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Terson Syndrome Workup

  • Author: Richard J Ou, MD, FACS; Chief Editor: Hampton Roy, Sr, MD  more...
Updated: Jun 16, 2016

Approach Considerations

The criterion standard for diagnosis is dilated funduscopic examination in the setting of intracranial hemorrhage or another cause of rapidly increased intracranial pressure. The intraocular hemorrhage should be easily visible to the trained examiner. Terson syndrome should be strongly suspected in cases of severe subarachnoid hemorrhage.


Laboratory Studies

Terson syndrome can be diagnosed by its unique clinical presentation of simultaneous intracranial and intraocular hemorrhage. A thorough history must be obtained to rule out causes of preexisting intraocular hemorrhages (eg, diabetic retinopathy, age-related macular degeneration, sickle cell disease, intraocular tumor). In cases associated with trauma, a posterior vitreous detachment, retinal break, or retinal detachment also must be ruled out. Typically, laboratory studies are not critical in making the diagnosis.

Sickle cell preparation may be considered.

Glucose and HbA1c testing may be performed to rule out diabetes, if applicable.


Imaging Studies

Neuroimaging studies, including CT scan, MRI, or angiography, are necessary to document intracranial hemorrhage.

B-scan ultrasound may be necessary to determine the severity of vitreous hemorrhage and to rule out a retinal detachment if no view to the retina is possible, particularly in the setting of trauma.

CT scans have been shown to be inferior to B-scan ultrasonography in identifying intraocular hemorrhage.[29]

Visually evoked potentials has been reported to identify Terson syndrome in a patient who was unable to communicate prior to a full dilated examination.[27]


Other Tests

Examination of the cerebrospinal fluid should be deferred to a neurologist.


Diagnostic Procedures

Both a history and a clinical examination are indicated to help diagnose this condition.


Histologic Findings

Pathologic specimens of patients with Terson syndrome have shown abundant erythrocytes with occasional leukocytes in the vitreous, subhyaloidal and subinternal limiting membrane space, and retina. Clinical case reports have documented subretinal blood, but this is not as common. Epiretinal membranes examined in Terson syndrome show glial cells and basement membrane material.[9]



No staging currently exists.

Contributor Information and Disclosures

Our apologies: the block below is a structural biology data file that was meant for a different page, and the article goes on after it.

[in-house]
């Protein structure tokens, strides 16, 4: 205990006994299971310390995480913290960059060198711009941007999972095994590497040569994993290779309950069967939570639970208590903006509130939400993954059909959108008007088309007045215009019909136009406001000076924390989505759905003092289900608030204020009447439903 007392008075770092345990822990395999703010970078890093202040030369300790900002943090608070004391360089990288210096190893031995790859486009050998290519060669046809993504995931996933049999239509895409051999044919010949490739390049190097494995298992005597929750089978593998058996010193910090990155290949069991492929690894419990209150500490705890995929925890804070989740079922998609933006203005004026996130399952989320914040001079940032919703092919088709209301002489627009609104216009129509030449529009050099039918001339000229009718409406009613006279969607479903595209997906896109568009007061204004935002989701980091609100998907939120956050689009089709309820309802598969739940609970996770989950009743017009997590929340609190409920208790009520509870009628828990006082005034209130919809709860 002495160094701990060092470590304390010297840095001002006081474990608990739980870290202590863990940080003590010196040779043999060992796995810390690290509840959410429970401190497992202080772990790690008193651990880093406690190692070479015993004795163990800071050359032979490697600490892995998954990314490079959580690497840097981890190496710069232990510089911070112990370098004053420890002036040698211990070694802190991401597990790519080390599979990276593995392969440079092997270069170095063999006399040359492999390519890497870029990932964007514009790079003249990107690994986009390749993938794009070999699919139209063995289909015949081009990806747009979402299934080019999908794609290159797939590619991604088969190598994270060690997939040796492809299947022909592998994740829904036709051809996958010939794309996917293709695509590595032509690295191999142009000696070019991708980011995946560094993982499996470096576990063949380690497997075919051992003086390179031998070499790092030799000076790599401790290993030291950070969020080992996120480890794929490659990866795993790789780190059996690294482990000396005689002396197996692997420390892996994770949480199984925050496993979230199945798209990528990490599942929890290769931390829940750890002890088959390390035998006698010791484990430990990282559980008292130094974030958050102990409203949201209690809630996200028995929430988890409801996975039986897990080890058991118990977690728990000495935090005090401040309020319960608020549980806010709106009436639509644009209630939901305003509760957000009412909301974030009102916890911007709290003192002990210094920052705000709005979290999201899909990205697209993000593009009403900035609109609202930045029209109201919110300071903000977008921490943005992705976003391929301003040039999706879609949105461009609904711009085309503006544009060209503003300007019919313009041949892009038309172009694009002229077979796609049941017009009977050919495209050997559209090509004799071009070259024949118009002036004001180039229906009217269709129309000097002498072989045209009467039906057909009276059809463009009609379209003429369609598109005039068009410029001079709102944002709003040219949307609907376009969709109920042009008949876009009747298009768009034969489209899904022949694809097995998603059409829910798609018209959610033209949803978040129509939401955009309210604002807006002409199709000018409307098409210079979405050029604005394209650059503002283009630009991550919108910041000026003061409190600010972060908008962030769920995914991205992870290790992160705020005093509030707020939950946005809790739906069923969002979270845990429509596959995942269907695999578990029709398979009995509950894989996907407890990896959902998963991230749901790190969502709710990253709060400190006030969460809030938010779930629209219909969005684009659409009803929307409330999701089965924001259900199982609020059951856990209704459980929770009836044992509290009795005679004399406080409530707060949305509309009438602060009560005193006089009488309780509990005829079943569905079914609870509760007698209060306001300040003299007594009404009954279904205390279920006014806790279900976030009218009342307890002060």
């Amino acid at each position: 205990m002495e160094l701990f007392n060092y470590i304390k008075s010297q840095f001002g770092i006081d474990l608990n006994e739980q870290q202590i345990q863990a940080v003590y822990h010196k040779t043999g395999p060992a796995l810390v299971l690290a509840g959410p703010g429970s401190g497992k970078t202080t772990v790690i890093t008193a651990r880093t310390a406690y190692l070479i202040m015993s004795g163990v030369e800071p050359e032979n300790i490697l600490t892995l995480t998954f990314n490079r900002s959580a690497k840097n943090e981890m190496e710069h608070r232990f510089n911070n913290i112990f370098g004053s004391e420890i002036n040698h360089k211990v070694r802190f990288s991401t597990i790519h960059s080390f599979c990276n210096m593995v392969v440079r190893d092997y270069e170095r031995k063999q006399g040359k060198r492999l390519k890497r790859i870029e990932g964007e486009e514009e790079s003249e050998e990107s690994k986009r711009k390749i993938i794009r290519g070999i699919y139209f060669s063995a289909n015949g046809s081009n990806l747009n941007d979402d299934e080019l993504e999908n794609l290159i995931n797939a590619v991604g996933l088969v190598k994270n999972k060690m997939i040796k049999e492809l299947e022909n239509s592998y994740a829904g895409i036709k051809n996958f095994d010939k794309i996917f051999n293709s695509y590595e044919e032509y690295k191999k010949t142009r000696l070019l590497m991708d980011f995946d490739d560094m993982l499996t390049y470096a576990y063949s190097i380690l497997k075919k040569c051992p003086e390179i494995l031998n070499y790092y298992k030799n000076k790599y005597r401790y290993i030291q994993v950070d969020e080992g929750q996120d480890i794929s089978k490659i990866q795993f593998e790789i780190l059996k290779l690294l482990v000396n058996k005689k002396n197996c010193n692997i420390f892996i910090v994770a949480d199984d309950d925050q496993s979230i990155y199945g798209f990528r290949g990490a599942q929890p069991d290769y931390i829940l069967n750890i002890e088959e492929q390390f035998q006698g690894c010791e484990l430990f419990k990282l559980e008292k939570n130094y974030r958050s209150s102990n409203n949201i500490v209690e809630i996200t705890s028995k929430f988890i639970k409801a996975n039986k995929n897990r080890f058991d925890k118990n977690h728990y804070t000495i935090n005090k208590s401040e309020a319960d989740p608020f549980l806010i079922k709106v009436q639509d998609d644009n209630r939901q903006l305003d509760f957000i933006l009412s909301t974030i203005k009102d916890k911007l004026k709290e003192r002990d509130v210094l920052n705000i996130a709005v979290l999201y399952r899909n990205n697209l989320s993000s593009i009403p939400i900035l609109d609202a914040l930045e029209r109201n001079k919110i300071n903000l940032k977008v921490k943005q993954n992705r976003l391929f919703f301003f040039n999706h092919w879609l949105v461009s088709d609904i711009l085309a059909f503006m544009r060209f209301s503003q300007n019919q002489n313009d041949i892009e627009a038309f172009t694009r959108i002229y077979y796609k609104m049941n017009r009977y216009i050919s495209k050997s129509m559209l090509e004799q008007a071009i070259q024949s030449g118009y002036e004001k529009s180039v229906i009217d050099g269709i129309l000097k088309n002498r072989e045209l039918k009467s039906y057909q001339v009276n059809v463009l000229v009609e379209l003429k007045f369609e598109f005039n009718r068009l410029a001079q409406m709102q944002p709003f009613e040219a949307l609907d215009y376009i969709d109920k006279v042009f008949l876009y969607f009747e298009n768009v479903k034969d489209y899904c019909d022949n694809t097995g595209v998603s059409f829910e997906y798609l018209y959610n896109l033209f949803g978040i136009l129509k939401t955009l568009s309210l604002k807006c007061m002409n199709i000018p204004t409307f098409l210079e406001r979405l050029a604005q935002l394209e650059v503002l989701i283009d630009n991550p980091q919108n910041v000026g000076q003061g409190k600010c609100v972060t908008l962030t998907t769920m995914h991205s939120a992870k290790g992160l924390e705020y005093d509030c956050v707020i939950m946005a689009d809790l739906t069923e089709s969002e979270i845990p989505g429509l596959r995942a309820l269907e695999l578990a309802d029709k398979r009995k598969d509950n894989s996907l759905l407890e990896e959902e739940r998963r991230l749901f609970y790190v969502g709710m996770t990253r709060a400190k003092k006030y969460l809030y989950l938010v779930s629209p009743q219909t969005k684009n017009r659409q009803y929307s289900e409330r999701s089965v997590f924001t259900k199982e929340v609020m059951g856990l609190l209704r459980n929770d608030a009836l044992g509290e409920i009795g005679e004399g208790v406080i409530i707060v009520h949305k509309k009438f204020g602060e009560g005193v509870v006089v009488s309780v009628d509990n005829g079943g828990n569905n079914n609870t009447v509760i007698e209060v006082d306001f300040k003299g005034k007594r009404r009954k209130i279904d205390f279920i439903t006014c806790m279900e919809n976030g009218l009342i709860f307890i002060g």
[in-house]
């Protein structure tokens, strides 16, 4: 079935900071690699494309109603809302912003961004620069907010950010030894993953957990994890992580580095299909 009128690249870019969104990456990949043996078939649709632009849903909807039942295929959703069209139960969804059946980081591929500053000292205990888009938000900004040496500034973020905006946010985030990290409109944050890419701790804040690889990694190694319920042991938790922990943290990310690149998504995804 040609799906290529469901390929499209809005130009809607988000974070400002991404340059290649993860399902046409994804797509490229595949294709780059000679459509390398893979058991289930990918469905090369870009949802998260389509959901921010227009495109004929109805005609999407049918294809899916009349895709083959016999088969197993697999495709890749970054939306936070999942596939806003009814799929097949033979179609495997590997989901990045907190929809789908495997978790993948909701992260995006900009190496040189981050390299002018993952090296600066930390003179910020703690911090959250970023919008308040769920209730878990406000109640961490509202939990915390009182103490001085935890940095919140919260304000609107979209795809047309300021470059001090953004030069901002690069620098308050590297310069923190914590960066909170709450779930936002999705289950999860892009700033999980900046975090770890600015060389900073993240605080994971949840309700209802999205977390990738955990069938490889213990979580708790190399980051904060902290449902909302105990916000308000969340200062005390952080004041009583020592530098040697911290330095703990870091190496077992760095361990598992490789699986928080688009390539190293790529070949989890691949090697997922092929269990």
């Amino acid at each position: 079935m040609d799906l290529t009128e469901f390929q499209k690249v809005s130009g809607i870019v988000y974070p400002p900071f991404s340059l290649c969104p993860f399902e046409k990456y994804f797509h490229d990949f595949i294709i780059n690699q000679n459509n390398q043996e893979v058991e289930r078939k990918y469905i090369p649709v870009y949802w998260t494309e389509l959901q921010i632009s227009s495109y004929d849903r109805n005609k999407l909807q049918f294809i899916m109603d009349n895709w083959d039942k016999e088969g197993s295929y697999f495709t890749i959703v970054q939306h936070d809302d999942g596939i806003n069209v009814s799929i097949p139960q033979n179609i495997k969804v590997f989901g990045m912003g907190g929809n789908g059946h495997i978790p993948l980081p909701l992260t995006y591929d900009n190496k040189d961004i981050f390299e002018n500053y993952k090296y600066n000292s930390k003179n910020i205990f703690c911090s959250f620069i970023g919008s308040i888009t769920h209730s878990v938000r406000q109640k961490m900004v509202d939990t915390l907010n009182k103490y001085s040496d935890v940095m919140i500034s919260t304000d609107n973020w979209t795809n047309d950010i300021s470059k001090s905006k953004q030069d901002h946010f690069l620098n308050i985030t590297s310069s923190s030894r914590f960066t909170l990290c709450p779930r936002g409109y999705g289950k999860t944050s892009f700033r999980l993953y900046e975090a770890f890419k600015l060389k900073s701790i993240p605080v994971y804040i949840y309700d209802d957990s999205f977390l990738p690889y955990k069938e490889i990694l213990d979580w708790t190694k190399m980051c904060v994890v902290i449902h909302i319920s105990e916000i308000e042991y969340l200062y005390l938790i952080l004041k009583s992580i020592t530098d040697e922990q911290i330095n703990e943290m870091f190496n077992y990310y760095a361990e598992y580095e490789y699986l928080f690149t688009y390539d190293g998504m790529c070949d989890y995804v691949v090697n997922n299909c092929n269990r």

Richard J Ou, MD, FACS Clinical Assistant Professor, Baylor College of Medicine; Attending Physician and Consultant, Michael E DeBakey Veterans Affairs Medical Center; Partner, Houston Eye Associates

Richard J Ou, MD, FACS is a member of the following medical societies: American Academy of Ophthalmology, Harris County Medical Society

Disclosure: Nothing to disclose.

Specialty Editor Board

Francisco Talavera, PharmD, PhD Adjunct Assistant Professor, University of Nebraska Medical Center College of Pharmacy; Editor-in-Chief, Medscape Drug Reference

Disclosure: Received salary from Medscape for employment. for: Medscape.

Steve Charles, MD Director of Charles Retina Institute; Clinical Professor, Department of Ophthalmology, University of Tennessee College of Medicine

Steve Charles, MD is a member of the following medical societies: American Academy of Ophthalmology, American Society of Retina Specialists, Macula Society, Retina Society, Club Jules Gonin

Disclosure: Received royalty and consulting fees for: Alcon Laboratories.

Chief Editor

Hampton Roy, Sr, MD Associate Clinical Professor, Department of Ophthalmology, University of Arkansas for Medical Sciences

Hampton Roy, Sr, MD is a member of the following medical societies: American Academy of Ophthalmology, American College of Surgeons, Pan-American Association of Ophthalmology

Disclosure: Nothing to disclose.

Additional Contributors

Brian A Phillpotts, MD, MD 

Brian A Phillpotts, MD, MD is a member of the following medical societies: American Academy of Ophthalmology, American Diabetes Association, American Medical Association, National Medical Association

Disclosure: Nothing to disclose.


Marc O Yoshizumi, MD Director of Eye Trauma and Emergency Center, Professor, Department of Ophthalmology, Jules Stein Eye Institute, University of California at Los Angeles

Marc O Yoshizumi, MD is a member of the following medical societies: American Academy of Ophthalmology

Disclosure: Nothing to disclose.

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Right eye of a 28-year-old female with subarachnoid hemorrhage 1 week after intracranial surgery.
Left eye of a 28-year-old female with subarachnoid hemorrhage 1 week after intracranial surgery.
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